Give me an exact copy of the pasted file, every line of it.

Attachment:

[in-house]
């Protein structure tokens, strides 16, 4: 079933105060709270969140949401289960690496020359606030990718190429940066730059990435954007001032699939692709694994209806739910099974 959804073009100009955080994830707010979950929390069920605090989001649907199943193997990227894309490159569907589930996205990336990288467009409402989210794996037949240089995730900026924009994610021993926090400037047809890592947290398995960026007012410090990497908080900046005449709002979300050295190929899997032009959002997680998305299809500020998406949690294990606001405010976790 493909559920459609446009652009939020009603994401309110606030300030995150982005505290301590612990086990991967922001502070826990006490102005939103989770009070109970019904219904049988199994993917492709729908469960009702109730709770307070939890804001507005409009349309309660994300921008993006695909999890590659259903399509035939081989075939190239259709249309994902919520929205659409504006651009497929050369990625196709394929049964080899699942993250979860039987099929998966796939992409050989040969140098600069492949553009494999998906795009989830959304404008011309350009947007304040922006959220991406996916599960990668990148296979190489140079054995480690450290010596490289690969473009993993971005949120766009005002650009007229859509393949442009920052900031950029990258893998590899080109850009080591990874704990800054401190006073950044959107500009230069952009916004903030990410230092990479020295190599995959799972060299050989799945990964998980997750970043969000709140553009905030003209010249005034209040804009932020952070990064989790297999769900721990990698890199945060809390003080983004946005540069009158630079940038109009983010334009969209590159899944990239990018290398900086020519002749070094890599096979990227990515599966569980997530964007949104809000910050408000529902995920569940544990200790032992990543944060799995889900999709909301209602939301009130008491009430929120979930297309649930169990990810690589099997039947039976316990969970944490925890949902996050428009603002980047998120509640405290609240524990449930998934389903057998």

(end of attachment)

[in-house]
């Protein structure tokens, strides 16, 4: 079933105060709270969140949401289960690496020359606030990718190429940066730059990435954007001032699939692709694994209806739910099974 959804073009100009955080994830707010979950929390069920605090989001649907199943193997990227894309490159569907589930996205990336990288467009409402989210794996037949240089995730900026924009994610021993926090400037047809890592947290398995960026007012410090990497908080900046005449709002979300050295190929899997032009959002997680998305299809500020998406949690294990606001405010976790 493909559920459609446009652009939020009603994401309110606030300030995150982005505290301590612990086990991967922001502070826990006490102005939103989770009070109970019904219904049988199994993917492709729908469960009702109730709770307070939890804001507005409009349309309660994300921008993006695909999890590659259903399509035939081989075939190239259709249309994902919520929205659409504006651009497929050369990625196709394929049964080899699942993250979860039987099929998966796939992409050989040969140098600069492949553009494999998906795009989830959304404008011309350009947007304040922006959220991406996916599960990668990148296979190489140079054995480690450290010596490289690969473009993993971005949120766009005002650009007229859509393949442009920052900031950029990258893998590899080109850009080591990874704990800054401190006073950044959107500009230069952009916004903030990410230092990479020295190599995959799972060299050989799945990964998980997750970043969000709140553009905030003209010249005034209040804009932020952070990064989790297999769900721990990698890199945060809390003080983004946005540069009158630079940038109009983010334009969209590159899944990239990018290398900086020519002749070094890599096979990227990515599966569980997530964007949104809000910050408000529902995920569940544990200790032992990543944060799995889900999709909301209602939301009130008491009430929120979930297309649930169990990810690589099997039947039976316990969970944490925890949902996050428009603002980047998120509640405290609240524990449930998934389903057998």